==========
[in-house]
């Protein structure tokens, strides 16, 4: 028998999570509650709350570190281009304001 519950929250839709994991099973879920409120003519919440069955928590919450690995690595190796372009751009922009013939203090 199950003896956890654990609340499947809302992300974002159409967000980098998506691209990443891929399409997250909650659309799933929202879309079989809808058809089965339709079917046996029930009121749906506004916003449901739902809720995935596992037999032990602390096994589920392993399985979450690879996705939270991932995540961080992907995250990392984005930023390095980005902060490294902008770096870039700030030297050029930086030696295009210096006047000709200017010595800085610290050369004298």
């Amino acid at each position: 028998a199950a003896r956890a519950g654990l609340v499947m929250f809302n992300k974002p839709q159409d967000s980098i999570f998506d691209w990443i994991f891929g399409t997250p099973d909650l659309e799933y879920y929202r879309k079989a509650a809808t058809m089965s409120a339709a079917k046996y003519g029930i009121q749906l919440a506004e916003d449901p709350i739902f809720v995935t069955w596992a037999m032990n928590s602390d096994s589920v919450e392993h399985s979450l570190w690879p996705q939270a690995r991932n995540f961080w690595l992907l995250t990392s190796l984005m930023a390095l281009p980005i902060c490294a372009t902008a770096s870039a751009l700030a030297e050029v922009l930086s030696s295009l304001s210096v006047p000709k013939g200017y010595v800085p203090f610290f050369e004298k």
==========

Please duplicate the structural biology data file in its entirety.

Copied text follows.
[in-house]
């Protein structure tokens, strides 16, 4: 028998999570509650709350570190281009304001 519950929250839709994991099973879920409120003519919440069955928590919450690995690595190796372009751009922009013939203090 199950003896956890654990609340499947809302992300974002159409967000980098998506691209990443891929399409997250909650659309799933929202879309079989809808058809089965339709079917046996029930009121749906506004916003449901739902809720995935596992037999032990602390096994589920392993399985979450690879996705939270991932995540961080992907995250990392984005930023390095980005902060490294902008770096870039700030030297050029930086030696295009210096006047000709200017010595800085610290050369004298």
């Amino acid at each position: 028998a199950a003896r956890a519950g654990l609340v499947m929250f809302n992300k974002p839709q159409d967000s980098i999570f998506d691209w990443i994991f891929g399409t997250p099973d909650l659309e799933y879920y929202r879309k079989a509650a809808t058809m089965s409120a339709a079917k046996y003519g029930i009121q749906l919440a506004e916003d449901p709350i739902f809720v995935t069955w596992a037999m032990n928590s602390d096994s589920v919450e392993h399985s979450l570190w690879p996705q939270a690995r991932n995540f961080w690595l992907l995250t990392s190796l984005m930023a390095l281009p980005i902060c490294a372009t902008a770096s870039a751009l700030a030297e050029v922009l930086s030696s295009l304001s210096v006047p000709k013939g200017y010595v800085p203090f610290f050369e004298k």